It is late March. The little stream through the woods is running freely again and the woods-earth is dark and porous after the departure of the snows. The fox sparrows utter throaty flute-notes and ripple-songs, like the sounds of water running under ice. The juneos are tinkling their small songs which mean that it is almost time for juneos and fox sparrows to head north to nest. A hermit thrush, also on its way to northern spruce forests, hops among last year's dead leaves where a scarlet cup mushroom gleams forth like a tanager's feather. On a south slope the spring beauties have opened a few pale flowers, but the great burst of early spring bloom is not yet here. But the look of spring is all through the hilly woods. The wild gooseberry bushes are in leaf. They are smooth, rounded mounds of pale green and the leaves are still so young they are folded and pleated, delicate and soft, pretty as flowers and with a pervasive fragrance which is everywhere in these woods.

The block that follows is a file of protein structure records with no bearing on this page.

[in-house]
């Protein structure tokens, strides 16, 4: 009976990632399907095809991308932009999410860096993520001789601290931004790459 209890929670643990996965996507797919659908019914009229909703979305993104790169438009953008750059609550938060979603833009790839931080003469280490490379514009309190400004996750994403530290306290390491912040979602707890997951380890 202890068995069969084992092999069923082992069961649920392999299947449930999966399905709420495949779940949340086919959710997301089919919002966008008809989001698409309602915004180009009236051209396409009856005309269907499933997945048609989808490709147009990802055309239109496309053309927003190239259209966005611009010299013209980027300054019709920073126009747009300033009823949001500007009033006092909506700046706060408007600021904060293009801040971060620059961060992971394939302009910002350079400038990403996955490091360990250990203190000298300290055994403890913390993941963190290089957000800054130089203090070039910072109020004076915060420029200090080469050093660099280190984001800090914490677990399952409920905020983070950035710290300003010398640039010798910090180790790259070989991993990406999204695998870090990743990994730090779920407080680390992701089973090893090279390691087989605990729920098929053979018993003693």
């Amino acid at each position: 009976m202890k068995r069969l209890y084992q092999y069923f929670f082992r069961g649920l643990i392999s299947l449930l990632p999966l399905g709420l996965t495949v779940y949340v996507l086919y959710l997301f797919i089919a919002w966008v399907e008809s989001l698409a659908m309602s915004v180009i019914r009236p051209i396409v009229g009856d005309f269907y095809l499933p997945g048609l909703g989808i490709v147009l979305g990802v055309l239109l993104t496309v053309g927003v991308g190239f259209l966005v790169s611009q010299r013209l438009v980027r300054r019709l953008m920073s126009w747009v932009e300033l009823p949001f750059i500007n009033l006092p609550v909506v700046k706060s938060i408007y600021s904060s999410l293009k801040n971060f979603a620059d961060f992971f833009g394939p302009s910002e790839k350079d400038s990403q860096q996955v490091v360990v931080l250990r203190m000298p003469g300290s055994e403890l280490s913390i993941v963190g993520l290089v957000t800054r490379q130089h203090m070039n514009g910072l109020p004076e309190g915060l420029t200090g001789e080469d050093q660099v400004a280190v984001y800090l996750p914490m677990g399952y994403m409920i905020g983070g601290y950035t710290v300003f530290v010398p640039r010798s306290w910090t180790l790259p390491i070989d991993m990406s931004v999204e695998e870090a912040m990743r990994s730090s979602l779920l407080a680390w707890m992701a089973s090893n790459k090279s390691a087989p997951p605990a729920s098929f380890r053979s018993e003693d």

Ribes missouriense Nutt.
A month later the gooseberry bushes have full-grown leaves and the flowers are in bloom. The scent of gooseberry blossoms is even stronger through the woods than it was when the leaves were perfumed. Now the flowers hang in small clusters all over the bushes, spring from the axils of the leaves and the new green stems. The. flowers are almost fuchsia-like in shape, pale green and white, with tightly recurved sepals of the bell-shaped calyx and a tight, bell-shaped corolla inside. From this extend the dramatically long, tight group of white stamens and the pistil. It is indeed a dramatic little flower - small, hut so delicately exaggerated that in its waxen perfection it is among the most beautiful in the spring-time woods.